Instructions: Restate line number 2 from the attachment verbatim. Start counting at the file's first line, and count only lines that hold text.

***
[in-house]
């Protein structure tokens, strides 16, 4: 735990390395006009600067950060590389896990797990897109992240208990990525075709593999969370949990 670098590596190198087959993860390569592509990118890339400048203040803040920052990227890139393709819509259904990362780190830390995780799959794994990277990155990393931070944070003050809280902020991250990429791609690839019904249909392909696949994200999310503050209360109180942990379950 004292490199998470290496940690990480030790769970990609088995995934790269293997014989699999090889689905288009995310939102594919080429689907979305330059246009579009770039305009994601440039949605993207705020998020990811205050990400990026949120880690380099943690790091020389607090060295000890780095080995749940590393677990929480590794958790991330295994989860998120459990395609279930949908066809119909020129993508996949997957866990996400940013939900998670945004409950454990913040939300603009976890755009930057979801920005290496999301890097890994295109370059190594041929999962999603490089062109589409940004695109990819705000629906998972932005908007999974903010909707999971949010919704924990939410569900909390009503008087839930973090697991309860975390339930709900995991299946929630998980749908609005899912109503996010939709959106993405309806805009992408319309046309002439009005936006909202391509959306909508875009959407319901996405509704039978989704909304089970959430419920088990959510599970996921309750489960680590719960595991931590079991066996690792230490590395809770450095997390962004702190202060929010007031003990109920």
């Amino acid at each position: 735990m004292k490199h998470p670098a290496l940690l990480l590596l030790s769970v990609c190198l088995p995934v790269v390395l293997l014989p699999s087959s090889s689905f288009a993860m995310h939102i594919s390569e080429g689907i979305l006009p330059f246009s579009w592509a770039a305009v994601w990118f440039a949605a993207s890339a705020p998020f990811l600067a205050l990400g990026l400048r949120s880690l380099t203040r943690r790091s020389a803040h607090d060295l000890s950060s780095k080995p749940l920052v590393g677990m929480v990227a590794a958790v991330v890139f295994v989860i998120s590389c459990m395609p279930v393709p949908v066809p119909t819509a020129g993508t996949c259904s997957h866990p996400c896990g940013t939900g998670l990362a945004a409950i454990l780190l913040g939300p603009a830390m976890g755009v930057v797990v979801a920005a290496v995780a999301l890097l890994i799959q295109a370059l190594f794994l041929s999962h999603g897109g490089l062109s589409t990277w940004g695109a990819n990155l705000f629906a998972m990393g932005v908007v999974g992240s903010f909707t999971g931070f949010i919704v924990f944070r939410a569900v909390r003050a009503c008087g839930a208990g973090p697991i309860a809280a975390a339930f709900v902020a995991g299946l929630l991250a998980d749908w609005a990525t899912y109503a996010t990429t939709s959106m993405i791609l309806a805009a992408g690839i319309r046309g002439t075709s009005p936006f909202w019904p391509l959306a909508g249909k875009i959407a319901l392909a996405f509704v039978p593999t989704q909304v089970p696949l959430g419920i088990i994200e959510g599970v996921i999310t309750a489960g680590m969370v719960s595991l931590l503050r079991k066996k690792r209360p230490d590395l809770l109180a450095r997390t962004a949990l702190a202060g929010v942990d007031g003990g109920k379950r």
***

């Protein structure tokens, strides 16, 4: 735990390395006009600067950060590389896990797990897109992240208990990525075709593999969370949990 670098590596190198087959993860390569592509990118890339400048203040803040920052990227890139393709819509259904990362780190830390995780799959794994990277990155990393931070944070003050809280902020991250990429791609690839019904249909392909696949994200999310503050209360109180942990379950 004292490199998470290496940690990480030790769970990609088995995934790269293997014989699999090889689905288009995310939102594919080429689907979305330059246009579009770039305009994601440039949605993207705020998020990811205050990400990026949120880690380099943690790091020389607090060295000890780095080995749940590393677990929480590794958790991330295994989860998120459990395609279930949908066809119909020129993508996949997957866990996400940013939900998670945004409950454990913040939300603009976890755009930057979801920005290496999301890097890994295109370059190594041929999962999603490089062109589409940004695109990819705000629906998972932005908007999974903010909707999971949010919704924990939410569900909390009503008087839930973090697991309860975390339930709900995991299946929630998980749908609005899912109503996010939709959106993405309806805009992408319309046309002439009005936006909202391509959306909508875009959407319901996405509704039978989704909304089970959430419920088990959510599970996921309750489960680590719960595991931590079991066996690792230490590395809770450095997390962004702190202060929010007031003990109920």